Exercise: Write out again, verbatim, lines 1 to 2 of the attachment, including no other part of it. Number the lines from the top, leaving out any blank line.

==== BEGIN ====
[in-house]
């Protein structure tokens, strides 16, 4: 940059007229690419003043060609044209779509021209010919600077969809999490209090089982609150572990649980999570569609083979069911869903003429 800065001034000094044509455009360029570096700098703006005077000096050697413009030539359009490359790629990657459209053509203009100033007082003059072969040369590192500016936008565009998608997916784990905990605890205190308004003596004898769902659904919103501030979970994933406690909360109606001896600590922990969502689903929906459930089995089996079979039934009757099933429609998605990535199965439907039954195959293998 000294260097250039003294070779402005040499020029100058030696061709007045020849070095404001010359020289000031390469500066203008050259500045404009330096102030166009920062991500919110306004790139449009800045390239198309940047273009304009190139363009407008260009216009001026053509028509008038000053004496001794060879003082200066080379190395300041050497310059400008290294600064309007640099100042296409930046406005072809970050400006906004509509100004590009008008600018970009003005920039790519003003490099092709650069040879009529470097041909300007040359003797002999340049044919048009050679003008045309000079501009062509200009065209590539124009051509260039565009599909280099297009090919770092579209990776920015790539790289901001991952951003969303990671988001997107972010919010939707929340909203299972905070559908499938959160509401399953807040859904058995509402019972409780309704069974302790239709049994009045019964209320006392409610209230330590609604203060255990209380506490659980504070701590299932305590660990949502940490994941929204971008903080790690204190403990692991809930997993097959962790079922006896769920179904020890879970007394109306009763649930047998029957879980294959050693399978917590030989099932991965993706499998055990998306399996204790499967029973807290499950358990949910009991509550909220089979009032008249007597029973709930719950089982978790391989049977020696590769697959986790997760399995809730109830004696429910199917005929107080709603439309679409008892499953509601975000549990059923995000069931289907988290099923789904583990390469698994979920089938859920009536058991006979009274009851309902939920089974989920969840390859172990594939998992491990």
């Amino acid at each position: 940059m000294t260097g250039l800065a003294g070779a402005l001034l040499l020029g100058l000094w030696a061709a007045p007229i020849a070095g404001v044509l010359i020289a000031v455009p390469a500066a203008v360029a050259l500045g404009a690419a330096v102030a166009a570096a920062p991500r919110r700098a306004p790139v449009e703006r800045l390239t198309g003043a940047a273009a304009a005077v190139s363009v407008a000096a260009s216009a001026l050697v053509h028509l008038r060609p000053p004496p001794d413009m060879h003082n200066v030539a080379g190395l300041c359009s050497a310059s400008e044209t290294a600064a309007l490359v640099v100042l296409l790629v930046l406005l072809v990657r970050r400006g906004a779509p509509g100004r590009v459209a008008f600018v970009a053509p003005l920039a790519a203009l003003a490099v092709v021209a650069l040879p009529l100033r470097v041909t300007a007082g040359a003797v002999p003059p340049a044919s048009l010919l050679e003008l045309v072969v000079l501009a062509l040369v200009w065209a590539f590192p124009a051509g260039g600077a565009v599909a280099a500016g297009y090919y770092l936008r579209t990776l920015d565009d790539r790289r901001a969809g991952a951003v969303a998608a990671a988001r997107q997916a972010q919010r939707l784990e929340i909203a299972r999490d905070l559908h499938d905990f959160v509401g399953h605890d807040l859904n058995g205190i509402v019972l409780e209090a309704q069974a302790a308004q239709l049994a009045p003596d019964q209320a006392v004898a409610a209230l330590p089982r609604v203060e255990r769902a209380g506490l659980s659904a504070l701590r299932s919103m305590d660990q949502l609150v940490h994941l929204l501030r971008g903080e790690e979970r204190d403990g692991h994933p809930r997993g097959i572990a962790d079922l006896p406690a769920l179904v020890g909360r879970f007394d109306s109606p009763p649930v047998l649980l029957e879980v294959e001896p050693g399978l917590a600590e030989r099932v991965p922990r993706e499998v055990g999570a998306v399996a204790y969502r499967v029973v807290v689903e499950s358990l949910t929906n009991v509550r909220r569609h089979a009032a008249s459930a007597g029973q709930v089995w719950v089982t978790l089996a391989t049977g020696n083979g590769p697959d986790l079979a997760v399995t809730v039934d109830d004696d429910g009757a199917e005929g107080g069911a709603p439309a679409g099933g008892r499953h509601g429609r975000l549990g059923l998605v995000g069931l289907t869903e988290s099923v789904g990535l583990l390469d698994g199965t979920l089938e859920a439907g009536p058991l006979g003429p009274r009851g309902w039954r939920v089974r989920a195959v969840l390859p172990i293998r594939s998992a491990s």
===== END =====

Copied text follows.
[in-house]
């Protein structure tokens, strides 16, 4: 940059007229690419003043060609044209779509021209010919600077969809999490209090089982609150572990649980999570569609083979069911869903003429 800065001034000094044509455009360029570096700098703006005077000096050697413009030539359009490359790629990657459209053509203009100033007082003059072969040369590192500016936008565009998608997916784990905990605890205190308004003596004898769902659904919103501030979970994933406690909360109606001896600590922990969502689903929906459930089995089996079979039934009757099933429609998605990535199965439907039954195959293998 000294260097250039003294070779402005040499020029100058030696061709007045020849070095404001010359020289000031390469500066203008050259500045404009330096102030166009920062991500919110306004790139449009800045390239198309940047273009304009190139363009407008260009216009001026053509028509008038000053004496001794060879003082200066080379190395300041050497310059400008290294600064309007640099100042296409930046406005072809970050400006906004509509100004590009008008600018970009003005920039790519003003490099092709650069040879009529470097041909300007040359003797002999340049044919048009050679003008045309000079501009062509200009065209590539124009051509260039565009599909280099297009090919770092579209990776920015790539790289901001991952951003969303990671988001997107972010919010939707929340909203299972905070559908499938959160509401399953807040859904058995509402019972409780309704069974302790239709049994009045019964209320006392409610209230330590609604203060255990209380506490659980504070701590299932305590660990949502940490994941929204971008903080790690204190403990692991809930997993097959962790079922006896769920179904020890879970007394109306009763649930047998029957879980294959050693399978917590030989099932991965993706499998055990998306399996204790499967029973807290499950358990949910009991509550909220089979009032008249007597029973709930719950089982978790391989049977020696590769697959986790997760399995809730109830004696429910199917005929107080709603439309679409008892499953509601975000549990059923995000069931289907988290099923789904583990390469698994979920089938859920009536058991006979009274009851309902939920089974989920969840390859172990594939998992491990």